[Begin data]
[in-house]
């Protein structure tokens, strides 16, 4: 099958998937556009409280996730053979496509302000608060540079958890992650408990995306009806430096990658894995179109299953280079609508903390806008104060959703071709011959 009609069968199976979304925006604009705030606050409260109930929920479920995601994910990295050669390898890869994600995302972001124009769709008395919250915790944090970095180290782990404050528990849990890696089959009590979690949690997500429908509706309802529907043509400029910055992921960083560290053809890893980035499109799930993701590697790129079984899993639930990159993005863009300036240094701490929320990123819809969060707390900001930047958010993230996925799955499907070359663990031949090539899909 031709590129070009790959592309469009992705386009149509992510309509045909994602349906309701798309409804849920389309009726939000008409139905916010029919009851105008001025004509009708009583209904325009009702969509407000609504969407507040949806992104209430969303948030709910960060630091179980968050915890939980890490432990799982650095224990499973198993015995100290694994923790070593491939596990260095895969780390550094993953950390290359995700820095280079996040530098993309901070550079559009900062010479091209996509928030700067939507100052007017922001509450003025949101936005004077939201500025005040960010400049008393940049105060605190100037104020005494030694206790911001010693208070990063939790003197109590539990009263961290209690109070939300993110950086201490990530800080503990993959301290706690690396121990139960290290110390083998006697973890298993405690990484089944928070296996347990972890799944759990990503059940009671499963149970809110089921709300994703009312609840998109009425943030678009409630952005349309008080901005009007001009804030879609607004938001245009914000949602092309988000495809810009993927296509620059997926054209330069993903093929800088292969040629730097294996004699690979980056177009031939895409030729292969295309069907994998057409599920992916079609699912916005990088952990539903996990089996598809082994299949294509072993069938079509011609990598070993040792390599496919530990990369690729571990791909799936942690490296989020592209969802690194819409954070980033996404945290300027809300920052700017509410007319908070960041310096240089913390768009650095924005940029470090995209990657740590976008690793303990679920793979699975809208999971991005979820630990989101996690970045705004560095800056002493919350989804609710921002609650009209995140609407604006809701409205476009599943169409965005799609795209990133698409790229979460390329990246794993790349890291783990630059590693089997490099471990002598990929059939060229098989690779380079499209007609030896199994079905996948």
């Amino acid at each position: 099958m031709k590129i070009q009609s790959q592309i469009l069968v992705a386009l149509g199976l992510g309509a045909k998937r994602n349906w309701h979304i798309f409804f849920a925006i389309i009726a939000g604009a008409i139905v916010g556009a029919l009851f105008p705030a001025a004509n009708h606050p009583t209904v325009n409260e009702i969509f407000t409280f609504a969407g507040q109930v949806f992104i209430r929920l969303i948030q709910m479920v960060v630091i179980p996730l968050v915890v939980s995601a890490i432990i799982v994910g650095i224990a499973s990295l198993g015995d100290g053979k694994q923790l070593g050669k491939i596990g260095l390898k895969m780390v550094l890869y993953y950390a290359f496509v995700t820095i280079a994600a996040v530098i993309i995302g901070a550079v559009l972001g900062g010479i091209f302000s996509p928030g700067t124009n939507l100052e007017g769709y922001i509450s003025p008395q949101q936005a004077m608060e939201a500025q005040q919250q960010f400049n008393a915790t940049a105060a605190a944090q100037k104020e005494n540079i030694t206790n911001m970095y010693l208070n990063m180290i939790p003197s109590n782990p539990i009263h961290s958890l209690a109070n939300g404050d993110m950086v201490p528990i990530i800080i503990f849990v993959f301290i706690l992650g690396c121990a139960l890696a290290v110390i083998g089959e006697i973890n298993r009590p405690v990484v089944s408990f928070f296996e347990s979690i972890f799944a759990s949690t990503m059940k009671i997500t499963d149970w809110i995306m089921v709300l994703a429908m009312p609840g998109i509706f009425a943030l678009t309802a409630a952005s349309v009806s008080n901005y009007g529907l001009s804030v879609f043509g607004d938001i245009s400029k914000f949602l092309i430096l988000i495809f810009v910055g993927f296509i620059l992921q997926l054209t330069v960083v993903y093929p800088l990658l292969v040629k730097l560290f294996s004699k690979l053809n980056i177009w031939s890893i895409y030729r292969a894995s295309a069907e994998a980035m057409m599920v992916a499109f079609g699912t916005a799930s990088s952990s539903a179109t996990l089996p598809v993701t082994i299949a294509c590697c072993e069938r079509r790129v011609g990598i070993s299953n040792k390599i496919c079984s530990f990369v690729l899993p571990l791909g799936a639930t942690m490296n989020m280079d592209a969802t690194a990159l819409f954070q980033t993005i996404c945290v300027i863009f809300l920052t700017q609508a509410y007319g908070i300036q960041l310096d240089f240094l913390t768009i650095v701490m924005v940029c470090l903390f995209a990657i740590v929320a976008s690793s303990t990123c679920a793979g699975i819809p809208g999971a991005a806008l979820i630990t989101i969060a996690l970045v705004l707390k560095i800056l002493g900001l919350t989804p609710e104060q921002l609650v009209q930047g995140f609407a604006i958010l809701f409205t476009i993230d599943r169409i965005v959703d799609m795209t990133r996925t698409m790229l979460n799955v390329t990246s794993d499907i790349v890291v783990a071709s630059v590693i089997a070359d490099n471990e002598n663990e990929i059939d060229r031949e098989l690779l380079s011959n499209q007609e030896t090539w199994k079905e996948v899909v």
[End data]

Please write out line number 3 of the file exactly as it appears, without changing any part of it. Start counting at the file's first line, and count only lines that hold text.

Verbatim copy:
């Amino acid at each position: 099958m031709k590129i070009q009609s790959q592309i469009l069968v992705a386009l149509g199976l992510g309509a045909k998937r994602n349906w309701h979304i798309f409804f849920a925006i389309i009726a939000g604009a008409i139905v916010g556009a029919l009851f105008p705030a001025a004509n009708h606050p009583t209904v325009n409260e009702i969509f407000t409280f609504a969407g507040q109930v949806f992104i209430r929920l969303i948030q709910m479920v960060v630091i179980p996730l968050v915890v939980s995601a890490i432990i799982v994910g650095i224990a499973s990295l198993g015995d100290g053979k694994q923790l070593g050669k491939i596990g260095l390898k895969m780390v550094l890869y993953y950390a290359f496509v995700t820095i280079a994600a996040v530098i993309i995302g901070a550079v559009l972001g900062g010479i091209f302000s996509p928030g700067t124009n939507l100052e007017g769709y922001i509450s003025p008395q949101q936005a004077m608060e939201a500025q005040q919250q960010f400049n008393a915790t940049a105060a605190a944090q100037k104020e005494n540079i030694t206790n911001m970095y010693l208070n990063m180290i939790p003197s109590n782990p539990i009263h961290s958890l209690a109070n939300g404050d993110m950086v201490p528990i990530i800080i503990f849990v993959f301290i706690l992650g690396c121990a139960l890696a290290v110390i083998g089959e006697i973890n298993r009590p405690v990484v089944s408990f928070f296996e347990s979690i972890f799944a759990s949690t990503m059940k009671i997500t499963d149970w809110i995306m089921v709300l994703a429908m009312p609840g998109i509706f009425a943030l678009t309802a409630a952005s349309v009806s008080n901005y009007g529907l001009s804030v879609f043509g607004d938001i245009s400029k914000f949602l092309i430096l988000i495809f810009v910055g993927f296509i620059l992921q997926l054209t330069v960083v993903y093929p800088l990658l292969v040629k730097l560290f294996s004699k690979l053809n980056i177009w031939s890893i895409y030729r292969a894995s295309a069907e994998a980035m057409m599920v992916a499109f079609g699912t916005a799930s990088s952990s539903a179109t996990l089996p598809v993701t082994i299949a294509c590697c072993e069938r079509r790129v011609g990598i070993s299953n040792k390599i496919c079984s530990f990369v690729l899993p571990l791909g799936a639930t942690m490296n989020m280079d592209a969802t690194a990159l819409f954070q980033t993005i996404c945290v300027i863009f809300l920052t700017q609508a509410y007319g908070i300036q960041l310096d240089f240094l913390t768009i650095v701490m924005v940029c470090l903390f995209a990657i740590v929320a976008s690793s303990t990123c679920a793979g699975i819809p809208g999971a991005a806008l979820i630990t989101i969060a996690l970045v705004l707390k560095i800056l002493g900001l919350t989804p609710e104060q921002l609650v009209q930047g995140f609407a604006i958010l809701f409205t476009i993230d599943r169409i965005v959703d799609m795209t990133r996925t698409m790229l979460n799955v390329t990246s794993d499907i790349v890291v783990a071709s630059v590693i089997a070359d490099n471990e002598n663990e990929i059939d060229r031949e098989l690779l380079s011959n499209q007609e030896t090539w199994k079905e996948v899909v």